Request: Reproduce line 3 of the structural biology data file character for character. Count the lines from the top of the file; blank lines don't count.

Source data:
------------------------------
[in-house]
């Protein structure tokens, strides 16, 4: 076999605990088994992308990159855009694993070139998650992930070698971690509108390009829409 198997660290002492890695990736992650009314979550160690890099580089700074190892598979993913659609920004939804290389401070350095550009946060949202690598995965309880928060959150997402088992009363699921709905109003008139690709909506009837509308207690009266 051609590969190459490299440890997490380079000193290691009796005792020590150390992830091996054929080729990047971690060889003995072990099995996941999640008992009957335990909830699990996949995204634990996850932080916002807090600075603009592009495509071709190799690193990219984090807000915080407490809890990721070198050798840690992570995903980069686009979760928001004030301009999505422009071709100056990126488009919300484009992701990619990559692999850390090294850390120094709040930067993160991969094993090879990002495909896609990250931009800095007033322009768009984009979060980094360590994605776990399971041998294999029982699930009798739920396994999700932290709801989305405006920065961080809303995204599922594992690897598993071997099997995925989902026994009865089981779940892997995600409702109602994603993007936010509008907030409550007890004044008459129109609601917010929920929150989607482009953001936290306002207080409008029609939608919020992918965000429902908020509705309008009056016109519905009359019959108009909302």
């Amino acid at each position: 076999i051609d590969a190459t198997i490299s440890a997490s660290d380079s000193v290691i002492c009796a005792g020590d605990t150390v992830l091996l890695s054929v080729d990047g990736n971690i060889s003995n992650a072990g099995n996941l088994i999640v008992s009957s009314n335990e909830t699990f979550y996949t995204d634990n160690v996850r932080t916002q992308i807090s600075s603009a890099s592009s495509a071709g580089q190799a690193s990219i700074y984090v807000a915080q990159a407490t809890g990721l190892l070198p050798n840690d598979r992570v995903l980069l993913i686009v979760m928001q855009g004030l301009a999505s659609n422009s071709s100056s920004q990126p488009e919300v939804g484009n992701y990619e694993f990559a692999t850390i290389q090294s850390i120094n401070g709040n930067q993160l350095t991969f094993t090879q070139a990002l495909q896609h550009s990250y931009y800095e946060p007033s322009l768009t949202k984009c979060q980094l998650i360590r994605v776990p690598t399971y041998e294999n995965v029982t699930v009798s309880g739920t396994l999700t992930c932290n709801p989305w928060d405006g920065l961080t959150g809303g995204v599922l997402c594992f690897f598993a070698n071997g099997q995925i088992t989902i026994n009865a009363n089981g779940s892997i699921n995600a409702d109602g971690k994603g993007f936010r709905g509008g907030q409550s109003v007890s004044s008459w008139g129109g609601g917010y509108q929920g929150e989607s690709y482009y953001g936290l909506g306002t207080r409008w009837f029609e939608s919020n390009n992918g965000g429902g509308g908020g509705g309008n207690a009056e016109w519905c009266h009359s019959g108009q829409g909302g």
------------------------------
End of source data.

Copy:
């Amino acid at each position: 076999i051609d590969a190459t198997i490299s440890a997490s660290d380079s000193v290691i002492c009796a005792g020590d605990t150390v992830l091996l890695s054929v080729d990047g990736n971690i060889s003995n992650a072990g099995n996941l088994i999640v008992s009957s009314n335990e909830t699990f979550y996949t995204d634990n160690v996850r932080t916002q992308i807090s600075s603009a890099s592009s495509a071709g580089q190799a690193s990219i700074y984090v807000a915080q990159a407490t809890g990721l190892l070198p050798n840690d598979r992570v995903l980069l993913i686009v979760m928001q855009g004030l301009a999505s659609n422009s071709s100056s920004q990126p488009e919300v939804g484009n992701y990619e694993f990559a692999t850390i290389q090294s850390i120094n401070g709040n930067q993160l350095t991969f094993t090879q070139a990002l495909q896609h550009s990250y931009y800095e946060p007033s322009l768009t949202k984009c979060q980094l998650i360590r994605v776990p690598t399971y041998e294999n995965v029982t699930v009798s309880g739920t396994l999700t992930c932290n709801p989305w928060d405006g920065l961080t959150g809303g995204v599922l997402c594992f690897f598993a070698n071997g099997q995925i088992t989902i026994n009865a009363n089981g779940s892997i699921n995600a409702d109602g971690k994603g993007f936010r709905g509008g907030q409550s109003v007890s004044s008459w008139g129109g609601g917010y509108q929920g929150e989607s690709y482009y953001g936290l909506g306002t207080r409008w009837f029609e939608s919020n390009n992918g965000g429902g509308g908020g509705g309008n207690a009056e016109w519905c009266h009359s019959g108009q829409g909302g």